Irish Lawmakers Face Criticism for Granting Companies with Illegal Gambling and Sports Betting Licences

Daniel Williams

Recently, some Irish lawmakers raised a red flag that online casino and slot operators in the country are granted operating permits that practically allow them to legally offer their services. However, there is one major problem, because some of these companies are not entitled to such licences.

For the time being, gaming licences are issued by the revenue department of the Irish Government, provided that the operator’s services fall within the legal scope of the country’s gambling laws. In this case, this would mean that online sports betting is allowed but slots or casinos are not.

Despite that, the president of the Irish Road Haulage Association and a legislator in the lower house of parliament in Ireland, Verona Murphy, found that a number of licensed online gambling platforms do not impose limits on English Premier League (EPL) or National Football League (NFL) games betting and rather offer only online gambling options. As a result, such platforms practically receive legal authorisation to offer illegal services to Irish customers.

As Ms Murphy explained, there is no legal basis for offering online gambling services in Ireland, and many of the services and activities offered online or via mobile applications are pretty much illegal under the provisions of the Gaming and Lotteries Act 1956. Now, she wants to know why this is happening, so she addressed the country’s Justice Minister Helen McEntee, as well as Finance Minister Paschal Donohoe.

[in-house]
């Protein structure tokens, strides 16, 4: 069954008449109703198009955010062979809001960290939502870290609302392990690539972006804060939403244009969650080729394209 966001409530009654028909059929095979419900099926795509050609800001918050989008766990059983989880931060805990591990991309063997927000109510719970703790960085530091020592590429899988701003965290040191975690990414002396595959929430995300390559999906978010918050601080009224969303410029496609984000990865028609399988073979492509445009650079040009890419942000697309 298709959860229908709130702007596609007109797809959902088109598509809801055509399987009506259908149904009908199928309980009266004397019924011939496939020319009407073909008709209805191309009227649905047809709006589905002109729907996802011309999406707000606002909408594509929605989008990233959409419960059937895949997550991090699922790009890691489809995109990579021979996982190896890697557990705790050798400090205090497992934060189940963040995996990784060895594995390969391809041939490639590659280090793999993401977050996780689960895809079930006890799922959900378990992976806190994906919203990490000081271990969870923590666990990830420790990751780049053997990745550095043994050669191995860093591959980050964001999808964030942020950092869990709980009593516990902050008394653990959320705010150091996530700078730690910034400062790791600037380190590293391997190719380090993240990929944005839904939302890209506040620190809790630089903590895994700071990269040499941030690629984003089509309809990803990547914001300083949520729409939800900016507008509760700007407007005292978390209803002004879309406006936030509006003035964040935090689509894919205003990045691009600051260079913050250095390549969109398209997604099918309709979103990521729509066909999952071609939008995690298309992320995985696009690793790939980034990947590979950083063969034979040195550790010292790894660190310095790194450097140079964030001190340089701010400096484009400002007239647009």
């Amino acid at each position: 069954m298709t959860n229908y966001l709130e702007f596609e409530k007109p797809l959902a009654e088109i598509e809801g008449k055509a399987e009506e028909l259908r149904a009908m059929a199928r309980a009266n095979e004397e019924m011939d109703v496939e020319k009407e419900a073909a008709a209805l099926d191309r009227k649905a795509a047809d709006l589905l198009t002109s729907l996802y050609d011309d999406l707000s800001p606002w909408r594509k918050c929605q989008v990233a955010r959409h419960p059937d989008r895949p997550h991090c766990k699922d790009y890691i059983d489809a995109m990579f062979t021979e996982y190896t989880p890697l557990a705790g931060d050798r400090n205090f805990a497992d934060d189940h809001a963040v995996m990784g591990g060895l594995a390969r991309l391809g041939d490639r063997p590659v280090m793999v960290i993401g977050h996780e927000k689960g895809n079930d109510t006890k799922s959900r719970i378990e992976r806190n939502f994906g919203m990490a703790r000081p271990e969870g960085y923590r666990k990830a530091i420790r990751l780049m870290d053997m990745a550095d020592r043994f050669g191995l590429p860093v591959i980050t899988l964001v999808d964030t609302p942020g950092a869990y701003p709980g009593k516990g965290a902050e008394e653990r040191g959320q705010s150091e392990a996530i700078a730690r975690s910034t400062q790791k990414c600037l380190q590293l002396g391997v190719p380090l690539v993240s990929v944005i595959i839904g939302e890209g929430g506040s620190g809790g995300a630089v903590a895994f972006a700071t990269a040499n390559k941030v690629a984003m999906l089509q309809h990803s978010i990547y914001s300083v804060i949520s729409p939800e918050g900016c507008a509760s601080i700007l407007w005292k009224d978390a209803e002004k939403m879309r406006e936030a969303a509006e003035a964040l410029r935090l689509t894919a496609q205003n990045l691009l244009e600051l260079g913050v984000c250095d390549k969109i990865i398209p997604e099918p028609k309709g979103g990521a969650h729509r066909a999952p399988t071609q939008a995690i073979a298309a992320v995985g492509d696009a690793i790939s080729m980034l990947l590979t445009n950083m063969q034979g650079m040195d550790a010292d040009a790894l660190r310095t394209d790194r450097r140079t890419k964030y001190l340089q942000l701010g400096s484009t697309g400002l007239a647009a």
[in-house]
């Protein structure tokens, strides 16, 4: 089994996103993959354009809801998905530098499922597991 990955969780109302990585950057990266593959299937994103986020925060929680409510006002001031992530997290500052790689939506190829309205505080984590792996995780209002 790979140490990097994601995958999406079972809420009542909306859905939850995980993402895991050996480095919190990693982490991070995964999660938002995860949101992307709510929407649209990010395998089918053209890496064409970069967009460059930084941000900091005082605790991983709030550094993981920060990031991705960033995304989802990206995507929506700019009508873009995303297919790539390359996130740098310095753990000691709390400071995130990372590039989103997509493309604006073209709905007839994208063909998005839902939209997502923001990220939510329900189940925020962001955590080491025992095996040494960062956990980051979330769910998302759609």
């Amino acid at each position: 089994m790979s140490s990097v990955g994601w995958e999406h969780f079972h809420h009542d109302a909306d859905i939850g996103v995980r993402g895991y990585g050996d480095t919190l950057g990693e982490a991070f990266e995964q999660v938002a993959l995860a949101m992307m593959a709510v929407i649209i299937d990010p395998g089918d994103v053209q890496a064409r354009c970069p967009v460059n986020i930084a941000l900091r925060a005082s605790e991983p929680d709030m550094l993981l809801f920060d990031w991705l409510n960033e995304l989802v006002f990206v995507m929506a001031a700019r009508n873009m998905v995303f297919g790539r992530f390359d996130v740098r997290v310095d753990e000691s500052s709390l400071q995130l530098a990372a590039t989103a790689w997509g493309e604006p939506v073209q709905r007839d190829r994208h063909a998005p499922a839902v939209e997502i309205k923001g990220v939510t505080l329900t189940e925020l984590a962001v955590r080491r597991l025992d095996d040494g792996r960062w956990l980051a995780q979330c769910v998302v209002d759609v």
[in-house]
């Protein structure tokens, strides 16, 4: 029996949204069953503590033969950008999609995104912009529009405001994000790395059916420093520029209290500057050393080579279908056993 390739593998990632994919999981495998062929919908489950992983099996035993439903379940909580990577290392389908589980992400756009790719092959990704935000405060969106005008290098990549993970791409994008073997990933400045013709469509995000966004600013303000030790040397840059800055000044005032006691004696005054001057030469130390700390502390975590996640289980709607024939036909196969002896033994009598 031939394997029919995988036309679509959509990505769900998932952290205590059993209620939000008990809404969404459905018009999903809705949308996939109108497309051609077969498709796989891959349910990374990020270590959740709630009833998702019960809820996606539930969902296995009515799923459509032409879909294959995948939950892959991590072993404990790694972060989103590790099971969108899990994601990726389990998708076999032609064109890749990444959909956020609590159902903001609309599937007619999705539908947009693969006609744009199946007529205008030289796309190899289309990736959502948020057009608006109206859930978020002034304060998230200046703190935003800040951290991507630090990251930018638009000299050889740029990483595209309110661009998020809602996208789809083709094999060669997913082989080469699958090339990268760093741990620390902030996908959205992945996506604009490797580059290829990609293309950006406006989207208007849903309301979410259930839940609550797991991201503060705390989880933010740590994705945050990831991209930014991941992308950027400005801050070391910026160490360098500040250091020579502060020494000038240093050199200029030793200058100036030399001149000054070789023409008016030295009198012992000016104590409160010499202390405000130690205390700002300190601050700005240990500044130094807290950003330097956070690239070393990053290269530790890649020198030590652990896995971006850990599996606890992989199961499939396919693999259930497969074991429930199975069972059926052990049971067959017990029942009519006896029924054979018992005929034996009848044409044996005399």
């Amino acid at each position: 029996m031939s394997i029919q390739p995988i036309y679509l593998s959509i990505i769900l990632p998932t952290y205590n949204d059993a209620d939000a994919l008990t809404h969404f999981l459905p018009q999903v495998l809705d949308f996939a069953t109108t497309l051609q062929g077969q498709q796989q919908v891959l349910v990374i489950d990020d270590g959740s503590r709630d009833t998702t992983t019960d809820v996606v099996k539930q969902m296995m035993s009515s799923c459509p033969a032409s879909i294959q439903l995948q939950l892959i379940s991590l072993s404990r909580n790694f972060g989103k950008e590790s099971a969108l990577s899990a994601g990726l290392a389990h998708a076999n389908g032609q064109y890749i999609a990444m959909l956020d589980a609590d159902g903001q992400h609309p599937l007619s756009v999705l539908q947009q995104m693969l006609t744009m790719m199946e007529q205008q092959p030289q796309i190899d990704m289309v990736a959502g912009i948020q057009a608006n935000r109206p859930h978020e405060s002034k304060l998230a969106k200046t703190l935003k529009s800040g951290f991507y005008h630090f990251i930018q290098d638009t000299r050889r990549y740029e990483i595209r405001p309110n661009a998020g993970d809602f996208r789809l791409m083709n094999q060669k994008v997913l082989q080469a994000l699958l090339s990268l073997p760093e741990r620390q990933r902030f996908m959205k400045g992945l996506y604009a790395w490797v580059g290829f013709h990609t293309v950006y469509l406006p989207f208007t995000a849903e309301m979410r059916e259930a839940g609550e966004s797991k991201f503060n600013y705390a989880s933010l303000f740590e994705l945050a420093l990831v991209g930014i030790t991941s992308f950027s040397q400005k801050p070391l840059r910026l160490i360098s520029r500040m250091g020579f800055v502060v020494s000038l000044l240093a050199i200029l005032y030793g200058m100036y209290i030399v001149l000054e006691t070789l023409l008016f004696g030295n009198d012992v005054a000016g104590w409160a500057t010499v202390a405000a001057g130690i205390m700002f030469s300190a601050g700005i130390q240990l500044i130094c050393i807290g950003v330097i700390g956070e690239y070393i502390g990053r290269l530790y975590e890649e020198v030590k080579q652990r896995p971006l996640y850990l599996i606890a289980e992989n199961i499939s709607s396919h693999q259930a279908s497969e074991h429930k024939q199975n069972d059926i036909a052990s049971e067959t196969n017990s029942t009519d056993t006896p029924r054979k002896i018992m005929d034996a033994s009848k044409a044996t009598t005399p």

Irish people currently have access to legal sports betting, with laws and regulations officially employed since 2015. Retail casino services are also legally covered. However, it could seem that local authorities and regulators are granting online sports betting licences to companies that have nothing to do with sports betting.

Irish Online Gambling Sector Has a “Wild West” Mentality, Some Lawmakers Say

Some Irish lawmakers have already supported Ms Murphy’s assertions, saying that the online gaming sector in the country is now having a “wild west” mentality that is simply out of control.

Legislators that support the concerns of the Irish Road Haulage Association’s president say that Irish authorities issue remote bookmaking licences to operators but many of these companies are not involved in the sports betting services in any way whatsoever.

Apart from that, the country’s market also faces some problems associated with the fact that some operators target Irish customers without having the required operating licences. However, it is up to the Government to decide what measures to implement in order to block such services.

As Casino Guardian previously reported, local lawmakers have taken into consideration the update of Ireland’s gambling regulations, but the process is taking too long. Changes are on their way but the truth is that the country’s Government needs to be much more proactive in order to make sure that the major reforms are brought into action as soon as possible in order to make sure that the sector provides the necessary protection for local users.

Olivia Cole

Olivia Cole has worked as a journalist for several years now. Over the last couple of years she has been engaged in writing about a number of industries and has developed an interest for the gambling market in the UK.

Daniel Williams

Author: Dale Alvarez